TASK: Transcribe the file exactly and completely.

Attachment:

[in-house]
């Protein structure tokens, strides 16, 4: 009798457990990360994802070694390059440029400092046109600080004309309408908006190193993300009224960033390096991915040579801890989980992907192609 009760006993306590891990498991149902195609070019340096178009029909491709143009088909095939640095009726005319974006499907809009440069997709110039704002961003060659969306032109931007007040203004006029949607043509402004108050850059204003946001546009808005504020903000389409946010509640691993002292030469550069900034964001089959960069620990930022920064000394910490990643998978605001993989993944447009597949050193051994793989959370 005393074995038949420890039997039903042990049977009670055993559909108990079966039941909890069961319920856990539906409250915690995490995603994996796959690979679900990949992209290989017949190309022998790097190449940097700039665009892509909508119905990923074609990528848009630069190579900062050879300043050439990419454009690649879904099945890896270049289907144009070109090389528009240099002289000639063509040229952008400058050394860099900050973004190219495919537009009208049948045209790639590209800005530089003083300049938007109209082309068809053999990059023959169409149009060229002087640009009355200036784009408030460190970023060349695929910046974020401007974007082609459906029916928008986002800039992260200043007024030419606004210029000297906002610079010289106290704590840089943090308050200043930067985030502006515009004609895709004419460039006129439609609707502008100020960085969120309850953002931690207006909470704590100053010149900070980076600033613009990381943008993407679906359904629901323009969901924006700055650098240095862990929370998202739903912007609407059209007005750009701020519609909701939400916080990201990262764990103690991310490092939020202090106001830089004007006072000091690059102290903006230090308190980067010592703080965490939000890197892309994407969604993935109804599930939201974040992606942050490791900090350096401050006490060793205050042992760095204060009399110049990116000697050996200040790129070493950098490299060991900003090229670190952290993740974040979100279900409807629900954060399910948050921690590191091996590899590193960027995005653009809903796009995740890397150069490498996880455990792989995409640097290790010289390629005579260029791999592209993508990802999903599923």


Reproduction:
[in-house]
């Protein structure tokens, strides 16, 4: 009798457990990360994802070694390059440029400092046109600080004309309408908006190193993300009224960033390096991915040579801890989980992907192609 009760006993306590891990498991149902195609070019340096178009029909491709143009088909095939640095009726005319974006499907809009440069997709110039704002961003060659969306032109931007007040203004006029949607043509402004108050850059204003946001546009808005504020903000389409946010509640691993002292030469550069900034964001089959960069620990930022920064000394910490990643998978605001993989993944447009597949050193051994793989959370 005393074995038949420890039997039903042990049977009670055993559909108990079966039941909890069961319920856990539906409250915690995490995603994996796959690979679900990949992209290989017949190309022998790097190449940097700039665009892509909508119905990923074609990528848009630069190579900062050879300043050439990419454009690649879904099945890896270049289907144009070109090389528009240099002289000639063509040229952008400058050394860099900050973004190219495919537009009208049948045209790639590209800005530089003083300049938007109209082309068809053999990059023959169409149009060229002087640009009355200036784009408030460190970023060349695929910046974020401007974007082609459906029916928008986002800039992260200043007024030419606004210029000297906002610079010289106290704590840089943090308050200043930067985030502006515009004609895709004419460039006129439609609707502008100020960085969120309850953002931690207006909470704590100053010149900070980076600033613009990381943008993407679906359904629901323009969901924006700055650098240095862990929370998202739903912007609407059209007005750009701020519609909701939400916080990201990262764990103690991310490092939020202090106001830089004007006072000091690059102290903006230090308190980067010592703080965490939000890197892309994407969604993935109804599930939201974040992606942050490791900090350096401050006490060793205050042992760095204060009399110049990116000697050996200040790129070493950098490299060991900003090229670190952290993740974040979100279900409807629900954060399910948050921690590191091996590899590193960027995005653009809903796009995740890397150069490498996880455990792989995409640097290790010289390629005579260029791999592209993508990802999903599923």